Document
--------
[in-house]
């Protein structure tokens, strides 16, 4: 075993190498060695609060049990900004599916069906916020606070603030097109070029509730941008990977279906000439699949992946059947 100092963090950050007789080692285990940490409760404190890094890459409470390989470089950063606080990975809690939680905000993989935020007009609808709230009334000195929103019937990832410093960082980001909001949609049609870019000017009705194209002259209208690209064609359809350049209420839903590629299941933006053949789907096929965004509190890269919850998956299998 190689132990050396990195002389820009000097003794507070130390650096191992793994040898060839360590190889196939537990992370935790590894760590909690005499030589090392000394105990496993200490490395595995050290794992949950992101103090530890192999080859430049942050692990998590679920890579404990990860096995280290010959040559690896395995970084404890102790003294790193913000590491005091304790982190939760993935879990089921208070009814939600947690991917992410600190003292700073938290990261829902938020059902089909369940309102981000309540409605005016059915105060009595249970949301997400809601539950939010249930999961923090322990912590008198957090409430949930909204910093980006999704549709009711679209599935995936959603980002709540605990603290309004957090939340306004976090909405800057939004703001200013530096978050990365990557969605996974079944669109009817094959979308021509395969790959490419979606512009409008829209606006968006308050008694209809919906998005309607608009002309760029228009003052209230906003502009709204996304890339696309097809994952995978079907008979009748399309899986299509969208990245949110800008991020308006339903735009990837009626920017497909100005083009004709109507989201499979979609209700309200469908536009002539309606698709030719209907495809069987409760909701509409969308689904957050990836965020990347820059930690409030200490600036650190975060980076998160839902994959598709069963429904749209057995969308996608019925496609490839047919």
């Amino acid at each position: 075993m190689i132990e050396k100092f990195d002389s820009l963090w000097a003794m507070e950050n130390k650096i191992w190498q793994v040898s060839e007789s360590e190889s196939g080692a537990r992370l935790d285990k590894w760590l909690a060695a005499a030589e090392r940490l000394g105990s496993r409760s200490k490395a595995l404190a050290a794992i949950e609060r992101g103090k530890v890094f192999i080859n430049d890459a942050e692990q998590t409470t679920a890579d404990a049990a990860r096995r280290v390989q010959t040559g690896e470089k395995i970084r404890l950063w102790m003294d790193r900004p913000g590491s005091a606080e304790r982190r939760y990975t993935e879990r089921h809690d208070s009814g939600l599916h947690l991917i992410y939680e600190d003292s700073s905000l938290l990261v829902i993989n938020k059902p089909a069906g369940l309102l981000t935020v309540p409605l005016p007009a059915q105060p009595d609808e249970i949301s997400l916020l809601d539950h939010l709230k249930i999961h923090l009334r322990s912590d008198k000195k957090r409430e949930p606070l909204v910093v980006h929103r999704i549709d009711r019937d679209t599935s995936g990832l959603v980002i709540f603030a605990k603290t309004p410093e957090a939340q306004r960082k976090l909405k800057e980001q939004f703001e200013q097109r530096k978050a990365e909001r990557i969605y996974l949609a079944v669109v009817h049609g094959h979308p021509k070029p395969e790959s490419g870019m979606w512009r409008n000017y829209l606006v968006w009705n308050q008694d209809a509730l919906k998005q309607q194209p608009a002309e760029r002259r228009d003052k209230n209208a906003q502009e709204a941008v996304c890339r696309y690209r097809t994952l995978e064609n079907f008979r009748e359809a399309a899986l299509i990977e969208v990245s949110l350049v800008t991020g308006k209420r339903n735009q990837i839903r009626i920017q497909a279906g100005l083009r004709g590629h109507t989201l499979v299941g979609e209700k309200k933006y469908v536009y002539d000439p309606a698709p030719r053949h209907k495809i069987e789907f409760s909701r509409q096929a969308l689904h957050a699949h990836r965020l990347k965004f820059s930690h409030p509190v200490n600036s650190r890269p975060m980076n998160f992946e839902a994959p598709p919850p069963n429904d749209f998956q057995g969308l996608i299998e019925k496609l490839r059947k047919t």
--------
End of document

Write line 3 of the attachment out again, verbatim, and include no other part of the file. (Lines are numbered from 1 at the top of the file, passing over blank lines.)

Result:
């Amino acid at each position: 075993m190689i132990e050396k100092f990195d002389s820009l963090w000097a003794m507070e950050n130390k650096i191992w190498q793994v040898s060839e007789s360590e190889s196939g080692a537990r992370l935790d285990k590894w760590l909690a060695a005499a030589e090392r940490l000394g105990s496993r409760s200490k490395a595995l404190a050290a794992i949950e609060r992101g103090k530890v890094f192999i080859n430049d890459a942050e692990q998590t409470t679920a890579d404990a049990a990860r096995r280290v390989q010959t040559g690896e470089k395995i970084r404890l950063w102790m003294d790193r900004p913000g590491s005091a606080e304790r982190r939760y990975t993935e879990r089921h809690d208070s009814g939600l599916h947690l991917i992410y939680e600190d003292s700073s905000l938290l990261v829902i993989n938020k059902p089909a069906g369940l309102l981000t935020v309540p409605l005016p007009a059915q105060p009595d609808e249970i949301s997400l916020l809601d539950h939010l709230k249930i999961h923090l009334r322990s912590d008198k000195k957090r409430e949930p606070l909204v910093v980006h929103r999704i549709d009711r019937d679209t599935s995936g990832l959603v980002i709540f603030a605990k603290t309004p410093e957090a939340q306004r960082k976090l909405k800057e980001q939004f703001e200013q097109r530096k978050a990365e909001r990557i969605y996974l949609a079944v669109v009817h049609g094959h979308p021509k070029p395969e790959s490419g870019m979606w512009r409008n000017y829209l606006v968006w009705n308050q008694d209809a509730l919906k998005q309607q194209p608009a002309e760029r002259r228009d003052k209230n209208a906003q502009e709204a941008v996304c890339r696309y690209r097809t994952l995978e064609n079907f008979r009748e359809a399309a899986l299509i990977e969208v990245s949110l350049v800008t991020g308006k209420r339903n735009q990837i839903r009626i920017q497909a279906g100005l083009r004709g590629h109507t989201l499979v299941g979609e209700k309200k933006y469908v536009y002539d000439p309606a698709p030719r053949h209907k495809i069987e789907f409760s909701r509409q096929a969308l689904h957050a699949h990836r965020l990347k965004f820059s930690h409030p509190v200490n600036s650190r890269p975060m980076n998160f992946e839902a994959p598709p919850p069963n429904d749209f998956q057995g969308l996608i299998e019925k496609l490839r059947k047919t």